"The Fly" (1986)
David Cronenberg is known for the horror he inflicts on human bodies in his films, and "The Fly" is no exception. Jeff Goldblum stars as Seth Brundle, a cocky scientist who thinks he's perfected the art of teleporting, only to inadvertently fuse his genes with those of a housefly.
He begins to transform into a monstrous half-fly, half-human creature, much to the terror of his girlfriend, Ronni (Geena Davis). Cronenberg deftly combines an unsettling storyline with some of the nastiest special effects to ever appear on screen.
If you don't want to see what a human body would look like if it was combined with an insect, you probably should skip "The Fly." But those of us twisted enough to watch as the carnage unfolds are ultimately rewarded with a uniquely terrifying film that stands the test of time. — LT
If gross body horror is your thing, then you definitely need to see 1987's "Hellraiser," based on "The Hellbound Heart" by Clive Barker.
The film introduces Pinhead (Doug Bradley) and his hellish crew of Cenobites for the first time, establishing that they're brought to Earth when someone solves a puzzle box, called the Lament Configuration.
But in a smart, atypical move, "Hellraiser" doesn't jump straight into Pinhead and his minions torturing people. Instead, it follows Julia Cotton (Clare Higgins) as she discovers the barely reanimated corpse of her former lover, Frank, in her attic after he escapes from Pinhead's hellish realm. Then, it backfills the Cenobite lore from there.
The film's story about sadomasochistic demons enjoying pain and torture feels much edgier than most typical slasher movies of the '80s. And some of the gory visual effects have to be seen to be believed.
It's a shame that most of the "Hellraiser" sequels descended into utter garbage. But there are a few entries that are definitely worth a watch, and the original is a must-see. — EJ
"Bram Stoker's Dracula" (1992)
At times, Francis Ford Coppola's Gothic horror film, based on the vampire novel by Bram Stoker, can feel a bit overwrought, but that doesn't make it any less fun to watch. Featuring a stacked supporting cast (Keanu Reeves! Winona Ryder! Anthony Hopkins!) and Gary Oldman living it up as a lovelorn Vlad the Impaler, "Bram Stoker's Dracula" brings the vampire story to life with admirable dedication. There's also a love triangle, a big spooky castle, and a doomed romance.
The sets and costumes are beautiful but evocative, and scenes taking place in the asylum are especially unnerving. I'd also like to shout out Mina's (Winona Ryder) fun-loving and horny friend Lucy (Sadie Frost), who seemed like a riot before she met an untimely demise.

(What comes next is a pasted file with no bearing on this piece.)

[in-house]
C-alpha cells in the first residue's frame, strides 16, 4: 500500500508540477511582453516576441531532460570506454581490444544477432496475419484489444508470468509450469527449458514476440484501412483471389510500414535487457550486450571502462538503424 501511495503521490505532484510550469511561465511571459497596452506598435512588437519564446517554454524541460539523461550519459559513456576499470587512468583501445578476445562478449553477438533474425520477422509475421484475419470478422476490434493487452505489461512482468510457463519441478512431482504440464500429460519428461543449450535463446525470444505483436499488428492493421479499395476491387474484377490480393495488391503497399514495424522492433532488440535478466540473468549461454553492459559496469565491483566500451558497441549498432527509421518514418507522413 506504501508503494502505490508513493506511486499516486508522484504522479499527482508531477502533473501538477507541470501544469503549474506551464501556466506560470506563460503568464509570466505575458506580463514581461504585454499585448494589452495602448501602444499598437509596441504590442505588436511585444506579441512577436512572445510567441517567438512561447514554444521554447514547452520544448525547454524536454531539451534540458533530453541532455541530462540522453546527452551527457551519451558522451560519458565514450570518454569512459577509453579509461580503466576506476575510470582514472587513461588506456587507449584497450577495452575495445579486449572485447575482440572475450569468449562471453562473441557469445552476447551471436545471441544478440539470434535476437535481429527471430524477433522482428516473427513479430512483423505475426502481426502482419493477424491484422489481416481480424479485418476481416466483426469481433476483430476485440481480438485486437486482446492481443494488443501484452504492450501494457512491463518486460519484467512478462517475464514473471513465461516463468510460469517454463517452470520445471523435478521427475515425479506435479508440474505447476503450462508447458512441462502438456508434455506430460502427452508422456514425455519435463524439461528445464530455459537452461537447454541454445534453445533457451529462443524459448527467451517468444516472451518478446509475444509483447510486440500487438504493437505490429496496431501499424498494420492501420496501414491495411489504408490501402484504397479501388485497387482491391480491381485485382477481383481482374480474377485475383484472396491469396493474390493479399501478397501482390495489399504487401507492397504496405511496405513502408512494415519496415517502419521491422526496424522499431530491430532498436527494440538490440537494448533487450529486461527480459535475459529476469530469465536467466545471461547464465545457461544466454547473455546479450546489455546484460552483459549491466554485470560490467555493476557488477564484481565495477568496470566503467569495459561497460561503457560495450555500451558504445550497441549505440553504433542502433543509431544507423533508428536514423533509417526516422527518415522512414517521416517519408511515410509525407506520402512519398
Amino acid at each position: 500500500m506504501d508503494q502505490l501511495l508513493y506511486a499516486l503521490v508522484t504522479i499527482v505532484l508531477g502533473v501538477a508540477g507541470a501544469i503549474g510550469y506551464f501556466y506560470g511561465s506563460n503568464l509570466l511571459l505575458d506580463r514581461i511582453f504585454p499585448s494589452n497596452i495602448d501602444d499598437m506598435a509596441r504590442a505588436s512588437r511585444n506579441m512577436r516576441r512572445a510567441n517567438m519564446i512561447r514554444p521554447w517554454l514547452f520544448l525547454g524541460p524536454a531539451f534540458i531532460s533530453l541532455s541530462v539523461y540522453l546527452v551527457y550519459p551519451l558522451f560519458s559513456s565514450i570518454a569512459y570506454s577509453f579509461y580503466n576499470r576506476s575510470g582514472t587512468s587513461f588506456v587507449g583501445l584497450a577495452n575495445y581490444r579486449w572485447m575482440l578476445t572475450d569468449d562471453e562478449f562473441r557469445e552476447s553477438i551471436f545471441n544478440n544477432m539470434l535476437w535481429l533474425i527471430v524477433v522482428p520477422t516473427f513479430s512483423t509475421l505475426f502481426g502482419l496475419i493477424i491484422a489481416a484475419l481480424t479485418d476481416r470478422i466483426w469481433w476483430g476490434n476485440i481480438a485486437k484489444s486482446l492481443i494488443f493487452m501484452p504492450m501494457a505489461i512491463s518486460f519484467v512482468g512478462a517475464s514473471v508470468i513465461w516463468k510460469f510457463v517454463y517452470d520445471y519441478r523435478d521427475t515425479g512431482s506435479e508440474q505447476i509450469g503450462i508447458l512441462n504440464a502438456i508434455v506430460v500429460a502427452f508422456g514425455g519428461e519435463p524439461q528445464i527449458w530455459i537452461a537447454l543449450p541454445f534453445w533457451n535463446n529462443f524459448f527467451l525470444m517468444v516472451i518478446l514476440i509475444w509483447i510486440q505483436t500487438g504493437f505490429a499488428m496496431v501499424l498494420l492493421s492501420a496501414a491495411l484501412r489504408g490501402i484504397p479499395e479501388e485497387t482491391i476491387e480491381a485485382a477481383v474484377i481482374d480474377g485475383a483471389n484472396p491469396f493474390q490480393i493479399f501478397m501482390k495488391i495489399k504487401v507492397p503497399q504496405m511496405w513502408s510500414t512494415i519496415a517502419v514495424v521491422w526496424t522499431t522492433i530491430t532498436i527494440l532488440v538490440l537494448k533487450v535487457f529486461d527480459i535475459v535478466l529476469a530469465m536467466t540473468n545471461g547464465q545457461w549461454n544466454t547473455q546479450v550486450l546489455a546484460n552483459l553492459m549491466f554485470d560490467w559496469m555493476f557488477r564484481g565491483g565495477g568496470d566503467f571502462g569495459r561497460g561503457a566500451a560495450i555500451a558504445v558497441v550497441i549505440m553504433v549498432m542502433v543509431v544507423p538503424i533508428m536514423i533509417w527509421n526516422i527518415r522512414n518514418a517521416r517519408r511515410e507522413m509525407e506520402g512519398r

All in all, this is the melodramatic vampire movie to end all melodramatic vampire movies — sorry "Twilight!" — LT
Although slasher movies became hugely popular in the seventies and eighties, they started to lose their impact after a while because of just how many of them revolved around a man in a mask butchering a bunch of teenagers for [insert reason here]. Even reading that sentence, you've probably thought of two or three movies straight away.
But Wes Craven and Kevin Williamson's "Scream" flipped the slasher sub-genre on its head in 1996, thanks to its self-aware script and killer edge. Yes, Ghostface is still a masked killer going around murdering teenagers, but the characters know the tropes and styles that typical slashers adhere to, and they follow horror movie rules to try and stay alive.
Not only that, but the cast is perfect. From Neve Campbell's determined survivor Sidney Prescott, to Courteney Cox's plucky reporter Gale Weathers, every character endears themselves to the audience in one way or another… Until the third act's big reveal, of course.
And then there's the violence. "Scream" has a real bite. The savage opening with Drew Barrymore's Casey Becker is one of the most iconic introductions to a horror movie in the last 30 years. — EJ
"Audition" is perhaps the most unassuming of all of Takashi Miike's films, at least at first. The beginning of the film reads as a romantic comedy: the efforts of Shigeharu (Ryo Ishibashi) to find a new partner are adorable, and he even enlists the help of a friend to stage a mock casting call for his new wife. Shigeharu soon hits it off with Asami (Eihi Shiina), and the two seem to fall deeply in love.